Amazon Cloud Drive undercuts Dropbox

Amazon is making a bold grab for the file synchronisation market with its aggressively priced Amazon Cloud Drive.

Amazon Cloud Drive undercuts Dropbox

The Cloud Drive service follows the Dropbox and SkyDrive formula, offering sychronisation of files across PCs and Kindle devices. However, it undercuts Dropbox and Google, and matches Microsoft’s SkyDrive pound-for-pound when it comes to paying for extra storage.

Amazon Cloud Drive offers 5GB of free storage, which is 3GB more than Dropbox initially offers for free, but 2GB less than Microsoft gives away with SkyDrive.

Like SkyDrive, Amazon charges £6 per year for 20GB of storage, £16 for 50GB or £32 for 100GB, although it should be noted that Microsoft adds any free storage allocation to paid-for packages. Unlike SkyDrive, which tops out at 100GB of storage, Amazon offers plans running all the way up to 1TB of storage for £320 per year.

Amazon’s service is significantly cheaper than Dropbox, which charges $9.99 (£6.56) per month for 100GB of storage, more than double the cost of Amazon Cloud Drive over the course of a year. It’s also slightly better value than Google Drive, which charges $4.99 (£3.28) per month for 100GB.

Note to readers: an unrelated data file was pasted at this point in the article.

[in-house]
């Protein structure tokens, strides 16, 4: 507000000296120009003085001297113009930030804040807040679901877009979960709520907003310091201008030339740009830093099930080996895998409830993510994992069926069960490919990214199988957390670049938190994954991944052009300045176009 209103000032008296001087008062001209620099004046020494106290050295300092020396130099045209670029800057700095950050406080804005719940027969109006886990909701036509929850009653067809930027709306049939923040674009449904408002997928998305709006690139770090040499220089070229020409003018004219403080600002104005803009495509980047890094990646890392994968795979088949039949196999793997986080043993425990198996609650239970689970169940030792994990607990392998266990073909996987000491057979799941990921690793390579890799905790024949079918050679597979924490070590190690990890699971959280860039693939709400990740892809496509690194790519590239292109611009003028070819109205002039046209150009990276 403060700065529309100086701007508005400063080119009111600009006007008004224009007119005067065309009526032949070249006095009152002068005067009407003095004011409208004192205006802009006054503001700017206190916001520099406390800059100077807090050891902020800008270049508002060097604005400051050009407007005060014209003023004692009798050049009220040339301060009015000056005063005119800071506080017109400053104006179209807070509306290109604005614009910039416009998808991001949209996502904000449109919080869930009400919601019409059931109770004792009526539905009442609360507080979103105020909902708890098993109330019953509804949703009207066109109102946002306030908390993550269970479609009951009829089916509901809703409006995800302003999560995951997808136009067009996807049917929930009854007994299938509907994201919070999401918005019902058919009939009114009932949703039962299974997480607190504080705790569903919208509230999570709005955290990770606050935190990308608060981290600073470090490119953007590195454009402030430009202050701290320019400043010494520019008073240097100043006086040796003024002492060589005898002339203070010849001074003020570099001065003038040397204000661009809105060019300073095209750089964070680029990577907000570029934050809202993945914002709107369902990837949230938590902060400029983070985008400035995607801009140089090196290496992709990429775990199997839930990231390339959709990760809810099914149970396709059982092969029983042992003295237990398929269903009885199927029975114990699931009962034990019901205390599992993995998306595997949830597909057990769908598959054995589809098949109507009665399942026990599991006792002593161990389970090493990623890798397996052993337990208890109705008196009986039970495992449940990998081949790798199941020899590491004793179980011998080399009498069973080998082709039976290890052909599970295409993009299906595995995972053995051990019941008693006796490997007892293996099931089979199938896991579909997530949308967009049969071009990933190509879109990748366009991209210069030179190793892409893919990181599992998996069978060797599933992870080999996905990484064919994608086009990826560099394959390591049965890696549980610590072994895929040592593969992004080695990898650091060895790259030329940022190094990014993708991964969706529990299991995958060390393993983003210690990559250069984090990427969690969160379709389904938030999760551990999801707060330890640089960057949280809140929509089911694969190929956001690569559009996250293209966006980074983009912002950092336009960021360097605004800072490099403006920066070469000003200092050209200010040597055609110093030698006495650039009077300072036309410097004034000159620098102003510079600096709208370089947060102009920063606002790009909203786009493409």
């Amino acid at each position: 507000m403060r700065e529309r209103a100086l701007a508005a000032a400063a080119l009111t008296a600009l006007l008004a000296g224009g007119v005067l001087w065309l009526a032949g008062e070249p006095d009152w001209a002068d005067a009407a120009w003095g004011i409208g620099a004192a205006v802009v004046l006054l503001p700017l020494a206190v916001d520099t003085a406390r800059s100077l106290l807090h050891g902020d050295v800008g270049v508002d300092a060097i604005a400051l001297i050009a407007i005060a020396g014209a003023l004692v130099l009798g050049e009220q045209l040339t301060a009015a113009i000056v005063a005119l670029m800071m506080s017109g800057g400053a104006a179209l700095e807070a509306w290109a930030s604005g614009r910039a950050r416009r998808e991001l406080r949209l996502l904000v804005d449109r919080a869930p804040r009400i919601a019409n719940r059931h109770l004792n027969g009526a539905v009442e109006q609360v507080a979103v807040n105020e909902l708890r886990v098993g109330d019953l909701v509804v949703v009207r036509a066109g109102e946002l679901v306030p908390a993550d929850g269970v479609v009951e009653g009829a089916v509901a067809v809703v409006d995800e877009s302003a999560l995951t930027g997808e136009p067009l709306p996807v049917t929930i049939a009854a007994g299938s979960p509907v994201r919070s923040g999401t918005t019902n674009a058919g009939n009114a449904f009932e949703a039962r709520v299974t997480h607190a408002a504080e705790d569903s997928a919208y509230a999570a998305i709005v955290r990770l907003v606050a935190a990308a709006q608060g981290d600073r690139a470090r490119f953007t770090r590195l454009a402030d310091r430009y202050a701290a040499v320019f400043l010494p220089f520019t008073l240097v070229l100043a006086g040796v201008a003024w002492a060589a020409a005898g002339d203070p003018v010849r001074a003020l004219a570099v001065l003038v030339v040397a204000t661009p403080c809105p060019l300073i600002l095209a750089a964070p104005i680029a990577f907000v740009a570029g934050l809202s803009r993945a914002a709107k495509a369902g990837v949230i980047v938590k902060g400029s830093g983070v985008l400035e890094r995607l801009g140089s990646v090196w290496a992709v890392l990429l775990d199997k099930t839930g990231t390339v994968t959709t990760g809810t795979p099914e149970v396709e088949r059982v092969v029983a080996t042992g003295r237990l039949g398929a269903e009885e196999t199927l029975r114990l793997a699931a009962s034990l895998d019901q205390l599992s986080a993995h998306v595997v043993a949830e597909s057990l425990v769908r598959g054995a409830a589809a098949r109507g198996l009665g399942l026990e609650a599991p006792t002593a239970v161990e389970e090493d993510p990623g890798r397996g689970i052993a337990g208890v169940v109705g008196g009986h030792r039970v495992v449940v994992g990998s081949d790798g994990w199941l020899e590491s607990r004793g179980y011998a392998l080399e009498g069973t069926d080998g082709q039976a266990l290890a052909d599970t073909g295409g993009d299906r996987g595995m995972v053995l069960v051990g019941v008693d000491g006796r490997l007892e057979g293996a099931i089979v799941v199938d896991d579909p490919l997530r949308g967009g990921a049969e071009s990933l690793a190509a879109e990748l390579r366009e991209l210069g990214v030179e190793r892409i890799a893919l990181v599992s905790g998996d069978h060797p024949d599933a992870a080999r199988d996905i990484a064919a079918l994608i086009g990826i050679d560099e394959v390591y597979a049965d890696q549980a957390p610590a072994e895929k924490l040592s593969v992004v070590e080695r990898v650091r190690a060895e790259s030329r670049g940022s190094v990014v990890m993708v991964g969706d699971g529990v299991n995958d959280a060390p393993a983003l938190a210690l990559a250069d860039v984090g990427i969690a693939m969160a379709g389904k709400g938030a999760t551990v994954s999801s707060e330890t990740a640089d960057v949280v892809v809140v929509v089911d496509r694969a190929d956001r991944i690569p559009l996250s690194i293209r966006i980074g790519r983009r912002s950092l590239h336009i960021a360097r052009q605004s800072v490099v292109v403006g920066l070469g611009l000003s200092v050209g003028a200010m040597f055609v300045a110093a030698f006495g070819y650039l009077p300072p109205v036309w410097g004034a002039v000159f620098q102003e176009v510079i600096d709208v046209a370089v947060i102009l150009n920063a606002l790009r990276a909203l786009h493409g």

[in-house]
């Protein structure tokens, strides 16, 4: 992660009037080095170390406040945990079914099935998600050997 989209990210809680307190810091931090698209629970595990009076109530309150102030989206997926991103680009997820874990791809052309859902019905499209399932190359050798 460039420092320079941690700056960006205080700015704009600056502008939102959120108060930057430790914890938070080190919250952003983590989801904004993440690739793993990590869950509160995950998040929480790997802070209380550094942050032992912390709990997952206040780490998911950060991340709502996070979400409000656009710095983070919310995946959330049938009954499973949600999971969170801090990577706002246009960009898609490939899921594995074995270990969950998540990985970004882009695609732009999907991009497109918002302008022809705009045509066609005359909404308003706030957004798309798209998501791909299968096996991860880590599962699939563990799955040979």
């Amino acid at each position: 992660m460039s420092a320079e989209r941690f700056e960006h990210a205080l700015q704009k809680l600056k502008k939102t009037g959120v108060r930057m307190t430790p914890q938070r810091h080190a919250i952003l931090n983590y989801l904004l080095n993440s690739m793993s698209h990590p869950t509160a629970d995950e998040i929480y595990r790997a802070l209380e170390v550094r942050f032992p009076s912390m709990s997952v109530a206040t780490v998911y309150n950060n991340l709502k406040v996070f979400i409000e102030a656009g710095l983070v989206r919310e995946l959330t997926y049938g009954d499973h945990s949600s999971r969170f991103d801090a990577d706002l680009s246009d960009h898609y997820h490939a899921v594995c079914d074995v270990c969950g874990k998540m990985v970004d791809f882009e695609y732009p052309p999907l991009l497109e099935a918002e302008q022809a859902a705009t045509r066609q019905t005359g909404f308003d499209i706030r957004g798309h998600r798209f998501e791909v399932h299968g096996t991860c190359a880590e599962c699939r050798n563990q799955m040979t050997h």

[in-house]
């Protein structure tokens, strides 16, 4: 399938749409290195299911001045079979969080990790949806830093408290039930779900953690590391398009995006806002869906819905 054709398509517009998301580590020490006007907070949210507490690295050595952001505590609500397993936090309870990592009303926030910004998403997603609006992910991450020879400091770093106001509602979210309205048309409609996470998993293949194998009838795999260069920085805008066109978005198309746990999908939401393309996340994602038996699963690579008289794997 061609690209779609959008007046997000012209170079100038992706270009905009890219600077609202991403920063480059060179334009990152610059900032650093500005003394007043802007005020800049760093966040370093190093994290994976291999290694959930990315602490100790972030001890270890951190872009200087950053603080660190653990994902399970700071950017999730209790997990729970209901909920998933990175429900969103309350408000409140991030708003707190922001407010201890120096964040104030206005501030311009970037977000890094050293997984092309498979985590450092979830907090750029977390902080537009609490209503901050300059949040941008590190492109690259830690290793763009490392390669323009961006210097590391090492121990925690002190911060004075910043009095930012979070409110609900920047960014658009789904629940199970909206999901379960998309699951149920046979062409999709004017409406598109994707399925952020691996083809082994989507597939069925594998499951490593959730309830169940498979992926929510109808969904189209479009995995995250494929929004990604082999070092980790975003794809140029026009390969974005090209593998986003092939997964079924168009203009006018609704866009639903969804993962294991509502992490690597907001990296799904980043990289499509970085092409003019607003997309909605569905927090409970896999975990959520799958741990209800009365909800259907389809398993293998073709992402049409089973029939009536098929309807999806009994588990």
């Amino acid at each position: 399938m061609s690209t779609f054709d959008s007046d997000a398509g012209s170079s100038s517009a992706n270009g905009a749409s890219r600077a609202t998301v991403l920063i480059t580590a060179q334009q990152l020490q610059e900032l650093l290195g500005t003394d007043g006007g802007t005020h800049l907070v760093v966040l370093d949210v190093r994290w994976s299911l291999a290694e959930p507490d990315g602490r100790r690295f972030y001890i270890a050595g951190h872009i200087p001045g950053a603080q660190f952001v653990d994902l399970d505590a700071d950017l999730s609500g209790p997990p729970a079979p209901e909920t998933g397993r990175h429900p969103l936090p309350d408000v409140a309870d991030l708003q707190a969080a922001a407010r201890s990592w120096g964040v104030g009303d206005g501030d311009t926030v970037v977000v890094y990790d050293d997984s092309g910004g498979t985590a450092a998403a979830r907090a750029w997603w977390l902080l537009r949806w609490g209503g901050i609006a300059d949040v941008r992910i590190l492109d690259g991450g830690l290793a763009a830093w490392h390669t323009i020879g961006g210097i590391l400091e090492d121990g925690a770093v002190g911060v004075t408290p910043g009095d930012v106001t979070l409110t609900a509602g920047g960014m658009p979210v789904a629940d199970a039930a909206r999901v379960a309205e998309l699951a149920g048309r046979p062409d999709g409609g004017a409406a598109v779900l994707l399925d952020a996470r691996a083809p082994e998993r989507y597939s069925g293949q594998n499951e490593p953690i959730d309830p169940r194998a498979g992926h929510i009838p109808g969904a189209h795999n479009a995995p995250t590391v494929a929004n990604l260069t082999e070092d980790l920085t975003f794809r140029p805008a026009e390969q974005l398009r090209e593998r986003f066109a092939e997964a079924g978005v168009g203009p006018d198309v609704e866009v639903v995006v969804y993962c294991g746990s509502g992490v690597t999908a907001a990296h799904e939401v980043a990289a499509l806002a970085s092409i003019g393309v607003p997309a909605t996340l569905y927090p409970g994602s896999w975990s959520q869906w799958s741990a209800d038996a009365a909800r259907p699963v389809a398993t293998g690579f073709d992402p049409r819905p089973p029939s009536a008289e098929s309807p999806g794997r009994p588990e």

Cloud Drive limitations

There are notable restrictions with Amazon Cloud Drive, however. Firstly, mobile support is limited to Kindle devices, unlike its rivals, which offer apps across both iOS and Android, and Windows Phone in Microsoft’s case.

Amazon is also drawing a dividing line between Cloud Drive and its similar Cloud Player service, which allows you to store music bought from the retailer in the cloud. Cloud Player allows users to store only 250 songs (less than 1GB in most cases) for free, and charges £22 per year for extra storage.

Although Amazon does allow you to upload audio files to Cloud Drive, it warns that “music owned by others, purchased on, or purchased on another music service can’t be shared” using the service.

Amazon is, of course, no newcomer to the cloud storage market as a whole. Amazon Web Services has long offered enterprise-grade cloud storage and hosting solutions.

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